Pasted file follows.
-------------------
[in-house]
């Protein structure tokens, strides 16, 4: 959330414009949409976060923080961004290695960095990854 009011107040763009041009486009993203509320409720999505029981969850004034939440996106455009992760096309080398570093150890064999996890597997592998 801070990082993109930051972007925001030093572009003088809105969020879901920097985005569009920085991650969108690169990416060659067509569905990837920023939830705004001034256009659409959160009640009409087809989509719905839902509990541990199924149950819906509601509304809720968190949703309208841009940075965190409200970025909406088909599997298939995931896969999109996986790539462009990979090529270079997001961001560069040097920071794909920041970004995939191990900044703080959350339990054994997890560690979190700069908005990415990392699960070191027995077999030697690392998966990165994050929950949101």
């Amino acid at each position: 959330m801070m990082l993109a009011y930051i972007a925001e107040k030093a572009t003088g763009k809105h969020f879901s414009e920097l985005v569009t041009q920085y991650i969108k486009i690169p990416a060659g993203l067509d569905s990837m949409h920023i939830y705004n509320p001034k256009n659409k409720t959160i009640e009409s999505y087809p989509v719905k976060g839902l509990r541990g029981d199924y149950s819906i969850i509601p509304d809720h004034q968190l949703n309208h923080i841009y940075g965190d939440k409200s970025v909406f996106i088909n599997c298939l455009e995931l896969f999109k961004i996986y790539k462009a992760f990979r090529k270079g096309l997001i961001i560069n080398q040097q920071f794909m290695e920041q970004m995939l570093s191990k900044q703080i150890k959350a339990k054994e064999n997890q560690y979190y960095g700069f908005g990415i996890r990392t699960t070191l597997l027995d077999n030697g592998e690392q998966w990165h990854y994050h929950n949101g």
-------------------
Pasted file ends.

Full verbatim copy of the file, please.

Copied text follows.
[in-house]
């Protein structure tokens, strides 16, 4: 959330414009949409976060923080961004290695960095990854 009011107040763009041009486009993203509320409720999505029981969850004034939440996106455009992760096309080398570093150890064999996890597997592998 801070990082993109930051972007925001030093572009003088809105969020879901920097985005569009920085991650969108690169990416060659067509569905990837920023939830705004001034256009659409959160009640009409087809989509719905839902509990541990199924149950819906509601509304809720968190949703309208841009940075965190409200970025909406088909599997298939995931896969999109996986790539462009990979090529270079997001961001560069040097920071794909920041970004995939191990900044703080959350339990054994997890560690979190700069908005990415990392699960070191027995077999030697690392998966990165994050929950949101």
């Amino acid at each position: 959330m801070m990082l993109a009011y930051i972007a925001e107040k030093a572009t003088g763009k809105h969020f879901s414009e920097l985005v569009t041009q920085y991650i969108k486009i690169p990416a060659g993203l067509d569905s990837m949409h920023i939830y705004n509320p001034k256009n659409k409720t959160i009640e009409s999505y087809p989509v719905k976060g839902l509990r541990g029981d199924y149950s819906i969850i509601p509304d809720h004034q968190l949703n309208h923080i841009y940075g965190d939440k409200s970025v909406f996106i088909n599997c298939l455009e995931l896969f999109k961004i996986y790539k462009a992760f990979r090529k270079g096309l997001i961001i560069n080398q040097q920071f794909m290695e920041q970004m995939l570093s191990k900044q703080i150890k959350a339990k054994e064999n997890q560690y979190y960095g700069f908005g990415i996890r990392t699960t070191l597997l027995d077999n030697g592998e690392q998966w990165h990854y994050h929950n949101g």